Creating a handbook for achieving openness at scale

We're launching a community book project aimed at collecting the best case studies and exercises that illustrate openness in action.
391 readers like this
391 readers like this
Introduction to the Domain Name System (DNS)

Jason Baker. CC BY-SA 4.0. Source: Cloud, Globe. Both CC0.

"Yeah, but how do you actually do that?"

It's the most common question our community fields, both on Opensource.com and at innumerable conferences and workshops. People tend to understand why practicing openness in the workplace leads to greater agility, better innovation, and increased engagment—they just need to know how to achieve it all.

So we're writing a book to explain. And you can help.

We've nicknamed it The Open Organization Workbook, a working title that gestures to the new volume's utility as a handbook for achieving openness at scale, no matter the organizational size or mission. This sixth installment in the Open Organization book series will collect practical, actionable wisdom from change agents all over the world—people dedicated to helping individuals, teams, and entire organizations effectively harness the power of open thinking. It'll be our most ambitous book yet.

It'll also be one of our most important. As Jim Whitehurst observed more than a year ago, understanding the "how" of the open organization—"the concrete and specific activities that occur when leaders-as-catalysts and associates-as-engaged-participants meet"—continues to be our community's most presing challenge. For Jim, that's what "continues to prove most mysterious and elusive to organizations today":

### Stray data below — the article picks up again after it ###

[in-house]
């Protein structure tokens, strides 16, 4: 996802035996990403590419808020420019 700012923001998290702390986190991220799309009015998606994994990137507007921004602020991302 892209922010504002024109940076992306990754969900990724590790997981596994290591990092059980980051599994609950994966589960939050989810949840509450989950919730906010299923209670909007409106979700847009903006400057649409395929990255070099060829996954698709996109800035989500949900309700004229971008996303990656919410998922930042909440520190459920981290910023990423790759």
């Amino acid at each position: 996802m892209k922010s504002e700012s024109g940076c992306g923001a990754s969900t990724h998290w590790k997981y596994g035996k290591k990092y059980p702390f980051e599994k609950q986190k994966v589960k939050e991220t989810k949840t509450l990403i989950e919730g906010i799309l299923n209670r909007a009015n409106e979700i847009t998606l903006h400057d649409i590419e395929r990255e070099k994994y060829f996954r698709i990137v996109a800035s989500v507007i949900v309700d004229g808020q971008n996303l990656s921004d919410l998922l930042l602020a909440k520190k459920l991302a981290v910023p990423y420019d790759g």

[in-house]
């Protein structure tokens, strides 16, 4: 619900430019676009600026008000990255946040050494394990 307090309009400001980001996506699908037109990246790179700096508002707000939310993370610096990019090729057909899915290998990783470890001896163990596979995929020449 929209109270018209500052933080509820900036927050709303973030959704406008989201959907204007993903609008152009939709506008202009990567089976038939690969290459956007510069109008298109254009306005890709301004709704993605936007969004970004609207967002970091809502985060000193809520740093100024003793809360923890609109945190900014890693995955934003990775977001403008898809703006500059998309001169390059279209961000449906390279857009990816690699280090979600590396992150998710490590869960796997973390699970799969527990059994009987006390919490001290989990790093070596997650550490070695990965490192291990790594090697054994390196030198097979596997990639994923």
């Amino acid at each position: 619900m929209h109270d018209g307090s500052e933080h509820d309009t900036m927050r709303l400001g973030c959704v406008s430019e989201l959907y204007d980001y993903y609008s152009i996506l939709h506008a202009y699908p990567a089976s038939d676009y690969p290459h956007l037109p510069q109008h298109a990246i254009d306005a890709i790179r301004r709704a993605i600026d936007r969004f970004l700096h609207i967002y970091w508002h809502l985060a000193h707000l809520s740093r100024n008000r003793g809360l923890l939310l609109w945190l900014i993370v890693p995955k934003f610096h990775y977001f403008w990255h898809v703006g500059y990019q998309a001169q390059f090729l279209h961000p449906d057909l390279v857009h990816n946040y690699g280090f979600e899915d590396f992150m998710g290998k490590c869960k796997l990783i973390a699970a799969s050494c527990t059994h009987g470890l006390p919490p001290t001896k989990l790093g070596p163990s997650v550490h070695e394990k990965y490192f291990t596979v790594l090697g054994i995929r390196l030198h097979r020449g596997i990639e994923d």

How specifically can we develop tactics to harness and direct passion and performance? How can we systematize our most successful structures? And how do we share our best practices and our failures?

How?

We'll answer that question the open source way: By launching a community book project aimed at collecting the best case studies and exercises that illustrate openness in action.

Want to help? Just read the instructions on GitHub, look over the table of contents, and submit a pitch by August 25.

Bryan Behrenshausen
Bryan formerly managed the Open Organization section of Opensource.com, which features stories about the ways open values and principles are changing how we think about organizational culture and design. He's worked on Opensource.com since 2011. Find him online as semioticrobotic.

2 Comments

I think this is a good idea. Much of the advice one finds seems to involve the kinds of things you need to have rolling around in your head. Another issue is the lack of consideration of different opinions of those who are to enact open principles. What does this look like in real world situations? It's also useful to include frank descriptions of failed initiatives as well as successes.

We agree, Greg, especially with that last part: "It's also useful to include frank descriptions of failed initiatives as well as successes." If you have (or know someone who has) a story to share, don't hesitate to get in touch!

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